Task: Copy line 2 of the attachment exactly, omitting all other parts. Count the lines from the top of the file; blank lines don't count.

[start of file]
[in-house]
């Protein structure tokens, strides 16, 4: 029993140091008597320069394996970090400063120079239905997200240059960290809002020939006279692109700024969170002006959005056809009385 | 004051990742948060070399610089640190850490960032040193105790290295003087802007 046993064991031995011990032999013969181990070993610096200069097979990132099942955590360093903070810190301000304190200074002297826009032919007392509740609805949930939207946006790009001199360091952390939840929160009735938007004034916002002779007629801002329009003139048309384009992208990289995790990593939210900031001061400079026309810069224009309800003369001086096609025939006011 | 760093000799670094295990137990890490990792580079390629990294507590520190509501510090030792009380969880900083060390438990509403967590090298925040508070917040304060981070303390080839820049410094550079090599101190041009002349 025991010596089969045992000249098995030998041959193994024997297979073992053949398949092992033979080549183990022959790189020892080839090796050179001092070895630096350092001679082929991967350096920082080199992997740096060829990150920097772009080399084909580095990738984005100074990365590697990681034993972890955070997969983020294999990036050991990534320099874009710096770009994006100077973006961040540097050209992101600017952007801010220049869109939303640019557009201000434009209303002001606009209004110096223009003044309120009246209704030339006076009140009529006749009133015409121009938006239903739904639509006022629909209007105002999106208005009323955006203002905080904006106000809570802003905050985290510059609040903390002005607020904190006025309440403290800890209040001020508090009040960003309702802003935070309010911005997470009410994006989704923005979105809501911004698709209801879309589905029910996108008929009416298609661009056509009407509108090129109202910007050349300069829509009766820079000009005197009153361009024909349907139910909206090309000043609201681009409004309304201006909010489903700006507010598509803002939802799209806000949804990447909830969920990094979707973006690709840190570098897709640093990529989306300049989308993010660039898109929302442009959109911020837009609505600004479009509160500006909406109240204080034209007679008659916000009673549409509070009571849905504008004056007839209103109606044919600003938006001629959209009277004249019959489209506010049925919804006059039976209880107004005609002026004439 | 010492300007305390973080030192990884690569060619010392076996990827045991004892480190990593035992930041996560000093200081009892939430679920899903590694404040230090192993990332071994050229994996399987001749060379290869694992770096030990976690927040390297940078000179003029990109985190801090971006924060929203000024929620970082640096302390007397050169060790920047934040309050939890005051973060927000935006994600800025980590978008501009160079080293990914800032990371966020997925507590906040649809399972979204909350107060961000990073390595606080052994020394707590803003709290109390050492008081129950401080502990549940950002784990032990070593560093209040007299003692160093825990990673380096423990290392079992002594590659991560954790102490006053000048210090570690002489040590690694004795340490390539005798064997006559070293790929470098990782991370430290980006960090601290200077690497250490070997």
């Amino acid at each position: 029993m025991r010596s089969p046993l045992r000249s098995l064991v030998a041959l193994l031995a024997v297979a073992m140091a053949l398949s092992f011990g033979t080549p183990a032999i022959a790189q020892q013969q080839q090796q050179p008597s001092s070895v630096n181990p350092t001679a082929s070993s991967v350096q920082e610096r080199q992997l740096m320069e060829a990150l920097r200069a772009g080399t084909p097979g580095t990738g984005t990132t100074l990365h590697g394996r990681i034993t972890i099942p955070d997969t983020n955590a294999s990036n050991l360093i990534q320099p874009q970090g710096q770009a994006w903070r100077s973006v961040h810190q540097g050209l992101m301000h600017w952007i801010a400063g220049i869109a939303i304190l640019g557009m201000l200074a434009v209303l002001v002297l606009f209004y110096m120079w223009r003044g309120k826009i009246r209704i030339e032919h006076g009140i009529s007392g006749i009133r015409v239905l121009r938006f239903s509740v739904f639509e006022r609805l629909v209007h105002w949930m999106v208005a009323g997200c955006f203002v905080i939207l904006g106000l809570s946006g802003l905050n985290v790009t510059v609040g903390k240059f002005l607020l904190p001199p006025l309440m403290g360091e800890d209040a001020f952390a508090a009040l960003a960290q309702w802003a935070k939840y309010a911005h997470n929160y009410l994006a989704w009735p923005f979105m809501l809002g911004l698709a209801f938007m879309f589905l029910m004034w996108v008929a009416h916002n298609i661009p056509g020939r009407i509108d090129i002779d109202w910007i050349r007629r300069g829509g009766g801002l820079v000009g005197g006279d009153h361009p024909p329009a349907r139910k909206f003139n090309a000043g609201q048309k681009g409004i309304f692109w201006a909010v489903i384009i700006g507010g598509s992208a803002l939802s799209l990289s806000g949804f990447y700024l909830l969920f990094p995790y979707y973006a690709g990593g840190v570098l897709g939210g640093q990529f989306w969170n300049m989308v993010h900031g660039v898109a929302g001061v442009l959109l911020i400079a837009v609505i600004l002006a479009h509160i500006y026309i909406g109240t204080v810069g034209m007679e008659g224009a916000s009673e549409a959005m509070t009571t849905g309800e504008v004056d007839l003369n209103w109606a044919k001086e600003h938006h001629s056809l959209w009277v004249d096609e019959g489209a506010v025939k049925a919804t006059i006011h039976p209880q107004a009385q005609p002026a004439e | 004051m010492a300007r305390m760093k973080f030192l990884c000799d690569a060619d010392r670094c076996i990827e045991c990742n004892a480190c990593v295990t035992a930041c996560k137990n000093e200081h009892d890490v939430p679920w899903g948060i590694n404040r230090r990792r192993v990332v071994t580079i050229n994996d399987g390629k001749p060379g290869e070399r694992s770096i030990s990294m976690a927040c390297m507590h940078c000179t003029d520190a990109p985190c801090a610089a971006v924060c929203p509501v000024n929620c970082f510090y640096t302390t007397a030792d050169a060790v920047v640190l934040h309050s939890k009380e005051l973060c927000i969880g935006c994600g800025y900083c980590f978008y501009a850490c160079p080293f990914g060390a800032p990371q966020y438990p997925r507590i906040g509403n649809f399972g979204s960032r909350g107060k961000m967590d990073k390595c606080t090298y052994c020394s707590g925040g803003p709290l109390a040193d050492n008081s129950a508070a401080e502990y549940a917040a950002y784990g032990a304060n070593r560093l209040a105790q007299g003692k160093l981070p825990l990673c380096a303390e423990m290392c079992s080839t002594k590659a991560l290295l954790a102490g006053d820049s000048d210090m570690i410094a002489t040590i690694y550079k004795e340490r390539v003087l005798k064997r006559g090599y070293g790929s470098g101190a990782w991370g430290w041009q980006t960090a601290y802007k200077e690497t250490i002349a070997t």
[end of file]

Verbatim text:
């Protein structure tokens, strides 16, 4: 029993140091008597320069394996970090400063120079239905997200240059960290809002020939006279692109700024969170002006959005056809009385 | 004051990742948060070399610089640190850490960032040193105790290295003087802007 046993064991031995011990032999013969181990070993610096200069097979990132099942955590360093903070810190301000304190200074002297826009032919007392509740609805949930939207946006790009001199360091952390939840929160009735938007004034916002002779007629801002329009003139048309384009992208990289995790990593939210900031001061400079026309810069224009309800003369001086096609025939006011 | 760093000799670094295990137990890490990792580079390629990294507590520190509501510090030792009380969880900083060390438990509403967590090298925040508070917040304060981070303390080839820049410094550079090599101190041009002349 025991010596089969045992000249098995030998041959193994024997297979073992053949398949092992033979080549183990022959790189020892080839090796050179001092070895630096350092001679082929991967350096920082080199992997740096060829990150920097772009080399084909580095990738984005100074990365590697990681034993972890955070997969983020294999990036050991990534320099874009710096770009994006100077973006961040540097050209992101600017952007801010220049869109939303640019557009201000434009209303002001606009209004110096223009003044309120009246209704030339006076009140009529006749009133015409121009938006239903739904639509006022629909209007105002999106208005009323955006203002905080904006106000809570802003905050985290510059609040903390002005607020904190006025309440403290800890209040001020508090009040960003309702802003935070309010911005997470009410994006989704923005979105809501911004698709209801879309589905029910996108008929009416298609661009056509009407509108090129109202910007050349300069829509009766820079000009005197009153361009024909349907139910909206090309000043609201681009409004309304201006909010489903700006507010598509803002939802799209806000949804990447909830969920990094979707973006690709840190570098897709640093990529989306300049989308993010660039898109929302442009959109911020837009609505600004479009509160500006909406109240204080034209007679008659916000009673549409509070009571849905504008004056007839209103109606044919600003938006001629959209009277004249019959489209506010049925919804006059039976209880107004005609002026004439 | 010492300007305390973080030192990884690569060619010392076996990827045991004892480190990593035992930041996560000093200081009892939430679920899903590694404040230090192993990332071994050229994996399987001749060379290869694992770096030990976690927040390297940078000179003029990109985190801090971006924060929203000024929620970082640096302390007397050169060790920047934040309050939890005051973060927000935006994600800025980590978008501009160079080293990914800032990371966020997925507590906040649809399972979204909350107060961000990073390595606080052994020394707590803003709290109390050492008081129950401080502990549940950002784990032990070593560093209040007299003692160093825990990673380096423990290392079992002594590659991560954790102490006053000048210090570690002489040590690694004795340490390539005798064997006559070293790929470098990782991370430290980006960090601290200077690497250490070997």